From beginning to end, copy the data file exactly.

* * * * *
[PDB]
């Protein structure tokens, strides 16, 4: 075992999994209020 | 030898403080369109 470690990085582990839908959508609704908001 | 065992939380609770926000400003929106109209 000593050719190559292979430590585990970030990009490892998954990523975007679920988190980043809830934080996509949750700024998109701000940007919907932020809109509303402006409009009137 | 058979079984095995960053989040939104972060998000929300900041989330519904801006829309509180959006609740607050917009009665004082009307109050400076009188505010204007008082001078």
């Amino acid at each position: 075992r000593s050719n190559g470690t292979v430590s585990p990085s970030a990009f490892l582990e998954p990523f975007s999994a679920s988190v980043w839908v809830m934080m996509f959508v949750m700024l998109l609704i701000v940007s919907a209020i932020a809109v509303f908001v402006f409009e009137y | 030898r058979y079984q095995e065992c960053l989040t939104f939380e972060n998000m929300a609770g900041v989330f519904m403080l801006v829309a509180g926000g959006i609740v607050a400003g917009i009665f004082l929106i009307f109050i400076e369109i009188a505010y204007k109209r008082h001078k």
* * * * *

[PDB]
């Protein structure tokens, strides 16, 4: 075992999994209020 | 030898403080369109 470690990085582990839908959508609704908001 | 065992939380609770926000400003929106109209 000593050719190559292979430590585990970030990009490892998954990523975007679920988190980043809830934080996509949750700024998109701000940007919907932020809109509303402006409009009137 | 058979079984095995960053989040939104972060998000929300900041989330519904801006829309509180959006609740607050917009009665004082009307109050400076009188505010204007008082001078």
């Amino acid at each position: 075992r000593s050719n190559g470690t292979v430590s585990p990085s970030a990009f490892l582990e998954p990523f975007s999994a679920s988190v980043w839908v809830m934080m996509f959508v949750m700024l998109l609704i701000v940007s919907a209020i932020a809109v509303f908001v402006f409009e009137y | 030898r058979y079984q095995e065992c960053l989040t939104f939380e972060n998000m929300a609770g900041v989330f519904m403080l801006v829309a509180g926000g959006i609740v607050a400003g917009i009665f004082l929106i009307f109050i400076e369109i009188a505010y204007k109209r008082h001078k």